I may have lost the plot

Thomas Pynchon
Penguin, 2000

As I finish more of these mega novels, I become more convinced that I am not reading them fast enough. GR took me nine months to read, mostly in long reading sessions spaced far apart among graduate studies and other commitments. But works like GR or INFINITE JEST and also Proust seem to demand a fast and intense reading. They have so many “playbacks,” so many repeated keywords and phrases and other lexical patterns, that one would not appreciate unless the beginning of the novel is still fresh in her mind as she gets to the end.

Part 4, “The Counterforce,” sprinkles phrases and chunks from the novel’s great opening passage, the underlined parts.

A screaming comes across the sky. It has happened before, but there is nothing to compare it to now.

It is too late. The Evacuation still proceeds, but it’s all theater. There are no lights inside the cars. No light anywhere.

There have to be more (to say nothing of “you never did the Kenosha Kid”). They signal that this big book is finally wrapping up, but there’s always that tantalizing sense that Pynchon the author is trying to guide us toward some critical Gnostic or Kabbalistic truth.

I kept turning the pages, but wasn’t thrilled the way I was with the episodes in Kazakhstan and the Zone. Here the history, politics, and vivid European settings move to the back drop, and the bohemian counterculture mystical material comes to the foreground. The whole thing seems to get back on the rails, even at the very same time that the novel’s form becomes far more atomized and scattered, as Slothrop, after many costume changes and identity swapping, is disintegrated and disseminated.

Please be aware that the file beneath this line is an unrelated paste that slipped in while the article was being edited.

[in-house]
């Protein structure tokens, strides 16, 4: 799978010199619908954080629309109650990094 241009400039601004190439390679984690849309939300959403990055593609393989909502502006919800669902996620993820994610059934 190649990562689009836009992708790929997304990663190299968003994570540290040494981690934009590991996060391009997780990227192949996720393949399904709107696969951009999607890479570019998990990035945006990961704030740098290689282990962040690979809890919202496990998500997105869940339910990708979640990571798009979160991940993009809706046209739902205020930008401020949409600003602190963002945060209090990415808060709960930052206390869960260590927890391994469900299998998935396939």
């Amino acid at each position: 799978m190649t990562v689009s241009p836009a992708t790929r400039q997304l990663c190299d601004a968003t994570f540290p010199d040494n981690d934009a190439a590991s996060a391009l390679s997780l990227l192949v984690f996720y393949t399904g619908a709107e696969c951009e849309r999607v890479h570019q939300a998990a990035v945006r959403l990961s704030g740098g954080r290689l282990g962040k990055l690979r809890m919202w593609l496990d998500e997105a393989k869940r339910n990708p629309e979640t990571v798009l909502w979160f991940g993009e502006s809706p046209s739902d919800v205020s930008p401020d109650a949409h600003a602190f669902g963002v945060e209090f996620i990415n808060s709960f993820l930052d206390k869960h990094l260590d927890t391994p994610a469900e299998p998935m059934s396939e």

Instructing him, dunce and drifter, in ways deeper than he can explain, have been faces of children out the train windows, two bars of dance music somewhere, in some other street at night, needles and branches of a pine tree shaken clear and luminous against night clouds, one circuit diagram out of hundreds in a smudged yellowing sheaf, laughter out of a cornfield in the early morning as he was walking to school, the idling of a motorcycle at one dusk-heavy hour of the summer…and now, in the Zone, later in the day he became a crossroad, after a heavy rain he doesn’t recall, Slothrop sees a very thick rainbow here, a stout rainbow cock driven down out of pubic clouds into Earth, green wet valleyed Earth, and his chest fills and he stands crying, not a thing in his head, just feeling natural….

Things got on the rails as we follow the sacrificial process of the rocket launch. The quintuple-zero rocket’s “black device” is simply a box: Weissmann ritualistically sacrifices Gottfried. It evokes both the future of modern warfare and the primitive imaginary, as well as the props of a magic trick…

I enjoyed a few of the brief scenes in the sixth episode of this part, which seems to represent Slothrop’s “dispersion” into all sorts of media genre. Like superhero comics, with the Floundering Four, including a zoot suit-clad jazz cat named Maximilian and a chess-playing automaton named Marcel. The former says/sez to the latter:

“Hey man, gimme some skin man!” well not only does Marcel give him a heavy time about skin, skin in all its implications, oh no that’s only at the superficial level, next we get a long discourse on the concept of “give,” that goes on for a while, then, then he starts in on “Man.” That’s really an exhaustive one.